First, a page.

Brazil's Rousseff suspended as Sete backs impeachment trial
Brasilia, May 12: The Brazilian Sete on Thursday voted for an impeachment trial against President Dilma Rousseff, suspending her from office. Rousseff will be suspended until the Sete submits the case to a fil trial, which will happen in up to 180 days. Vice President Michel Temer will take over in the period, Xinhua news agency reported.
In the trial, it will take a two-thirds majority to remove Rousseff from the presidency permanently. Alysts said this may not be difficult as the opposition maged to get two-thirds in the first voting. Temer, whose Brazilian Democratic Movement Party recently left the ruling coalition, is seen as a spearhead in the impeachment of Rousseff.
The media reported that Temer has a new Cabinet prepared and intends to make significant changes, shifting the direction of the administration. The president and vice president have yet to make any public statements on the latest developments. The Sete gave the go-ahead to the impeachment trial by 55-22 in the early hours of Thursday after over 20 hours of heated discussion. Different from the session in the house, the Sete session gave supporters a chance to defend the president before the vote.
Former president Ferndo Collor de Mello, himself impeached by the sete in 1992, said that he feels the country has “regressed politically”, CNN reported. His colleague Armando Monteiro said the impeachment was politically motivated and would set a dangerous precedence. “We will, indeed, be promoting a rupture in the tion’s institutiol order.”
Rousseff, who was first sworn into office in January 2011 and started a second term in 2015, has called the steps to remove her a “coup”. The opposition said the impeachment was necessary. Setor Magno Malta of the Party of the Republic compared the impeachment to a surgical operation. “Brazil today (Thursday) is like a diabetic, feverish body, with a leg compromised by gangrene, ready to be amputated. And the logic is this: if we amputate the leg, we save the body; by not amputating the leg, we compromise the entire body,” he said.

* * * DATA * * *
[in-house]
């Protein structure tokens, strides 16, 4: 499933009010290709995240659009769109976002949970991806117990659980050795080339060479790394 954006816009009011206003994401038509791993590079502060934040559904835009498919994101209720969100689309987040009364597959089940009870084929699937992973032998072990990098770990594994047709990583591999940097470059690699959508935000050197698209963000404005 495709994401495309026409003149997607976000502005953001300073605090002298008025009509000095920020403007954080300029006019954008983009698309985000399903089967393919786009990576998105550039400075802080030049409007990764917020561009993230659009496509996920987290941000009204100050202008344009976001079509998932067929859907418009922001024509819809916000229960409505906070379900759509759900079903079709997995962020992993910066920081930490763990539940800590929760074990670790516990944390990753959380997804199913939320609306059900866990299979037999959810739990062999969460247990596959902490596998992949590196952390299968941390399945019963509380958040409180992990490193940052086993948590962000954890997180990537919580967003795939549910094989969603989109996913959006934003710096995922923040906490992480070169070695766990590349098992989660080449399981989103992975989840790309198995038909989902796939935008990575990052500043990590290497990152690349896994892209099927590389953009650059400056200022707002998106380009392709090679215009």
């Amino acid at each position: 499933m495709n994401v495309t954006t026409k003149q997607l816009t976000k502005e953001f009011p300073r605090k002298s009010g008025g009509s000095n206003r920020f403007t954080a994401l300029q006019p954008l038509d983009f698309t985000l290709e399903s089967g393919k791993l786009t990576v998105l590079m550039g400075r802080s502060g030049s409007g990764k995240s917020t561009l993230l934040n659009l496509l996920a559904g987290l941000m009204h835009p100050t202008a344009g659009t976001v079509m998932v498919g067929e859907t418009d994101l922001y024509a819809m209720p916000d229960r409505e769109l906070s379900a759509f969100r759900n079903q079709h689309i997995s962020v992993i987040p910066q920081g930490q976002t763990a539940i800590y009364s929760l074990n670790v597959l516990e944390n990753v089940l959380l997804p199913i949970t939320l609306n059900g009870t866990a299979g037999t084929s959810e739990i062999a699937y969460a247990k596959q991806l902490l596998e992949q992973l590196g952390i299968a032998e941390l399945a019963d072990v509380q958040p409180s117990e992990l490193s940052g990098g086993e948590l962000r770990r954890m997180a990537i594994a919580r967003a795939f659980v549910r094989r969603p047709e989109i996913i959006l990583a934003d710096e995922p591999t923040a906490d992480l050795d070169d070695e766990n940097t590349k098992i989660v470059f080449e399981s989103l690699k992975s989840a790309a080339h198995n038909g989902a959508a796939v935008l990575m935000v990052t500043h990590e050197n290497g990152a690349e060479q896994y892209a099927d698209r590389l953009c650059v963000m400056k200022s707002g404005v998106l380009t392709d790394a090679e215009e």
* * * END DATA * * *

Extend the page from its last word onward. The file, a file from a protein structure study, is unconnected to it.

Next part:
Setor Angela Portela from the ruling Workers’ Party said the impeachment was not logical as it was based on alleged mistakes made in last year’s accounts. She also warned about the social impact. “We will be removing a victorious government proposal and a generous project to redesign our society, a project which foresees inclusion, protection of minorities, reduction of inequalities and economic growth with justice,” she said.
“It is not fair to do what they are doing to the Brazilian democracy. They are not taking down President Dilma. They are taking down popular vote,” said Joao Via, another setor of the Workers’ Party. Rousseff made a last-ditch appeal to the Supreme Court on Wednesday to stop proceedings, but the move was rejected. Her suspension brings an end to 13 years of the rule of her party. His colleague Armando Monteiro said the impeachment was politically motivated and would set a dangerous precedence. “We will, indeed, be promoting a rupture in the tion’s institutiol order.” Setor Waldemir Moka told the upper house during the motion that if the impeachment trial was successful, the future president would assume a government with a 250 billion Brazilian real debt ($72 billion) according to conservative projections, with the possibility of being up to 600 billion real ($174 billion). (IANS)